JSE-listed Barloworld announced the appointment of new CEO Dominic Sewela, who replaced the outgoing Clive Thomson last month.
Thomson was appointed in December 2006 and managed the South African industrial giant during some of the most challenging economic periods in recent history.
In an exclusive interview with Engineering News, Thomson discussed the challenges and milestones of his tenure as Barloworld CEO, and also gave some advice to Sewela.
Shortly after his appointment, Barloworld underwent significant restructuring to unlock shareholder value and improve shareholder returns.
In 2007, Barloworld unbundled its cement manufacturing business, PPC, and its paint interest, Freeworld Coatings, listing the latter separately on the JSE. The company also disposed of its scientific divisions, comprising the Melles Griot and Laboratory businesses, as well as its Freightliner truck business, in the US, and its Coating Australia business.
The transactions collectively amounted to about R2.3-billion and Barloworld declared a special dividend of more than R1-billion to the delight of shareholders.
“By the end of 2007, I felt pretty comfortable that we had achieved the objectives set out in the beginning of the year, which ended with a share price that reacted well to the restructuring,” Thomson recounts.
He felt positive going into 2008, owing to the progress the company was making in its core businesses focused on the equipment and automotive, materials handling and logistics sectors.
However, in September 2008, the global economic downturn placed most Western economies in a recession.
Thomson recounts that Barloworld had forecast 60% growth for its Russian business revenues for the ensuing year, which was then revised to a flat projection. However, the actual financial results for 2009 showed a 65% decline in deliveries for Barloworld’s Russian business.
“This confirmed that we were in a very cyclical business, particularly with the Caterpillar business, which supplies equipment to large mining and infrastructure projects,” Thomson notes, adding that Caterpillar’s global sales fell by a larger percentage following the 2008 economic crisis than at any time since the Great Depression of the 1930s.
“It was an extreme period, which was a significant challenge,” he recounts. Subsequently, Thomson had to change his focus for the company from maximising profit margins to managing cash flows.
“Companies survive with cash flows, not with profits. Profits are nice for the good times, but, when things get tough, it is all about cash and debt levels.”
He explains that his goal was “to generate as much cash as possible”, which was achieved by maintaining tight control over inventory levels and receivables, while reducing debt levels as much as possible.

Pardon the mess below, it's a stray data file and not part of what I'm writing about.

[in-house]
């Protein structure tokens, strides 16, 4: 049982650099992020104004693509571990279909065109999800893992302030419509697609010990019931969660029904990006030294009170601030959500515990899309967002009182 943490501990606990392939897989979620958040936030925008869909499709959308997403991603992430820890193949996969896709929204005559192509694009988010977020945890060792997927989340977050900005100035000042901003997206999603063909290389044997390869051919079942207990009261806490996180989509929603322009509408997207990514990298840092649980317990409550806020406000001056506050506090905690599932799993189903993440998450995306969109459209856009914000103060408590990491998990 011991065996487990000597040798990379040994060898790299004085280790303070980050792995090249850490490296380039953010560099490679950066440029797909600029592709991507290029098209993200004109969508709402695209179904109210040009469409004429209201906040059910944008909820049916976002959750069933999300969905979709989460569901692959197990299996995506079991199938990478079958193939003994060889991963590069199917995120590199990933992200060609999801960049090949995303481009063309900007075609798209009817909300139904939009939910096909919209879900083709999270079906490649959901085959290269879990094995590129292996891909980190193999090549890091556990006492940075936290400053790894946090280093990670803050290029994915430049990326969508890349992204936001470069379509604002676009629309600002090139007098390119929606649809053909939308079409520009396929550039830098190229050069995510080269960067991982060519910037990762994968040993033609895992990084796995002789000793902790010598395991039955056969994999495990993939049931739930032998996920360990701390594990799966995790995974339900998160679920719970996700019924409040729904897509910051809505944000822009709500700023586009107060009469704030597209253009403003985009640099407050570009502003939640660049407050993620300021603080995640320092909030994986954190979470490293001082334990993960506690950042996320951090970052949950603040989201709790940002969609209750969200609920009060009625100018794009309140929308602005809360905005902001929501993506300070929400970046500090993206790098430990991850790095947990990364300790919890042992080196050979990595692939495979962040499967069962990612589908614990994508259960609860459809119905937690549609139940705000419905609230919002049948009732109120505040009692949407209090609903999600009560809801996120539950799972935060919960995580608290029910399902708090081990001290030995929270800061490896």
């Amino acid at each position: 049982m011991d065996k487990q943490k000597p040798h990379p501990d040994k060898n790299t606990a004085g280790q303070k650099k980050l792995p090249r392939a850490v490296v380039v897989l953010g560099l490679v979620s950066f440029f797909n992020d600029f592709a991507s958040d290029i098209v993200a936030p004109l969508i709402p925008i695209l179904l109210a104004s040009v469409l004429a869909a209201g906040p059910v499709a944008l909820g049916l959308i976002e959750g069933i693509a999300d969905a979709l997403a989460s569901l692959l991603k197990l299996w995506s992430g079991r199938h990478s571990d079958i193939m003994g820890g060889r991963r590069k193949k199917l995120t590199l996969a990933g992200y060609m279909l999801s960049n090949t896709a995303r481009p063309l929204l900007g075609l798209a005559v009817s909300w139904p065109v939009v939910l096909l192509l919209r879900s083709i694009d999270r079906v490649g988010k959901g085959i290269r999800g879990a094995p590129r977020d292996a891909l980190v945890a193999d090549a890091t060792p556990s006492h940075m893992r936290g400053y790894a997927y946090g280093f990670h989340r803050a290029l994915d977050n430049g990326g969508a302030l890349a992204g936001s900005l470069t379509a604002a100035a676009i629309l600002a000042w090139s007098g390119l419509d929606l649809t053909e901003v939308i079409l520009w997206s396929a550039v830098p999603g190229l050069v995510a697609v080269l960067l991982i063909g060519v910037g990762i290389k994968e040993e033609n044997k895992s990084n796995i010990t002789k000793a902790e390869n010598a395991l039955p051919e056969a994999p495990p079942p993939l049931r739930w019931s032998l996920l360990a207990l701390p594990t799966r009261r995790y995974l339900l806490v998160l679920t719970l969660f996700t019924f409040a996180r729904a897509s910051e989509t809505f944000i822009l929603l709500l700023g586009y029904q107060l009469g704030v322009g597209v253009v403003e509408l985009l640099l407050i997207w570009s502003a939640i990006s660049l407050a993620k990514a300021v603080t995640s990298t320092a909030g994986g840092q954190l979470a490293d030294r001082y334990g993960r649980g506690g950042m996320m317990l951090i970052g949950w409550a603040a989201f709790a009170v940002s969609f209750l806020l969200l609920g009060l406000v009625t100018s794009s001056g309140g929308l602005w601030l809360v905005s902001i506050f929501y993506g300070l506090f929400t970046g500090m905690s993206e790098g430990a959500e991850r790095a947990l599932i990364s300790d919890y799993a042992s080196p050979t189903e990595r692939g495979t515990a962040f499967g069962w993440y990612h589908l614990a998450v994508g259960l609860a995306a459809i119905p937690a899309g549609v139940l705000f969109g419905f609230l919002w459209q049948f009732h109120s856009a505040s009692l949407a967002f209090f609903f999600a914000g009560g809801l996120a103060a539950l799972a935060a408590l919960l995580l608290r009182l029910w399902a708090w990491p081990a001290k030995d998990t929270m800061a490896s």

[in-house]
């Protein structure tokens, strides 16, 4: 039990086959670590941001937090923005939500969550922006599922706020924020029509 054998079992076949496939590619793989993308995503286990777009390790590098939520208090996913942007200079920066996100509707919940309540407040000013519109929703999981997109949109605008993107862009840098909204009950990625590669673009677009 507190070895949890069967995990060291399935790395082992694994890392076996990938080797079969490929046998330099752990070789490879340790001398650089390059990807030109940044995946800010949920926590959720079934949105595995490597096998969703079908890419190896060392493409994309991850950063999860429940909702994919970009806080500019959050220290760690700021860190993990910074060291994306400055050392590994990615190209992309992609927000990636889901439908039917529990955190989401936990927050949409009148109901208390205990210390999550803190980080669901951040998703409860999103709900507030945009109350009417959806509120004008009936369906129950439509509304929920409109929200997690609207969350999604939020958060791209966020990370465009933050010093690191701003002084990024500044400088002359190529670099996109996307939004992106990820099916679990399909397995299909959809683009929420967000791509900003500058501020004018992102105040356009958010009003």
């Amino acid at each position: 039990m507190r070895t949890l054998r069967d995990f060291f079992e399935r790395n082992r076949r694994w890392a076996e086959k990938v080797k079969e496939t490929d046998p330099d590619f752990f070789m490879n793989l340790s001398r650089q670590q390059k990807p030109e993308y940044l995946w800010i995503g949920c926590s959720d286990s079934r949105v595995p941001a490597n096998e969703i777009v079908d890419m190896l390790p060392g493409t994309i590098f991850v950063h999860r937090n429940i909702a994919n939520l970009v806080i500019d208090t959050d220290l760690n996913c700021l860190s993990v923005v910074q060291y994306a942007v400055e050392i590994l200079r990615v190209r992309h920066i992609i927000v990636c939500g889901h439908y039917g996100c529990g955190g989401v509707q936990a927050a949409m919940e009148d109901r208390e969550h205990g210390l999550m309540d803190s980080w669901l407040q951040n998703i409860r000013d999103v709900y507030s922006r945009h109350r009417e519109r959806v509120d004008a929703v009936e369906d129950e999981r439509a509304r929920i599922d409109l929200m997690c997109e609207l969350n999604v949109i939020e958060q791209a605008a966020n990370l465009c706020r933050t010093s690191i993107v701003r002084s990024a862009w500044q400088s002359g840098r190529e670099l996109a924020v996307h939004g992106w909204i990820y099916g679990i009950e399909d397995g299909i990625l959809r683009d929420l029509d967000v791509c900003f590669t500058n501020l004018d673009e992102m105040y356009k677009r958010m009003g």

“I am pleased to say that, although it was a stressful time where we saw significant drop-offs in our revenues across pretty much all of our businesses during 2009/10, our balance sheet remained strong, our cash flows were good and our debt levels were contained.”
Thomson notes that Barloworld recovered strongly in 2011 and 2012 and, prior to the commodity price slump, the company sold more mining units in Southern Africa and Russia in 2012 than during its previous peak in 2008.
Thomson is “very pleased” with the composition of the group, adding that “the balance sheet is strong and healthy and, therefore, well placed for future organic and acquisitive growth”.
He adds that the group is in good stead with the current executive team and the leadership of Sewela, who is an “experienced executive and a key and core part of the business”.
Sewela served as CEO of Barloworld’s South African Caterpillar business in 2008 and was later appointed CEO of the Equipment business across Southern Africa.
Thomson asserts that Sewela “has a very good feel for the company culture, value systems and competences, and, therefore . . . hits the ground running”.
He advises Sewela to learn from the rich and proud history of Barloworld, which was formed in 1902, but also to adapt and be flexible in his strategy because an organisation has to adapt and evolve to remain relevant and successful.
Thomson suggests that “although a bit of a cliché . . . the only sustainable form of competitive advantage an organisation has is its people”.
He further advises that Sewela will have to balance decisions affecting the short term with those affecting the long term: “Often, as a CEO, you are under short-term pressures from the market to deliver quarterly or half-yearly results, and those are important, but you also need to balance that with making the right decisions for the long term”.
Thomson encourages Sewela to be bold in his vision, strategic objectives and decision-making to position the group for success in the next ten years and beyond.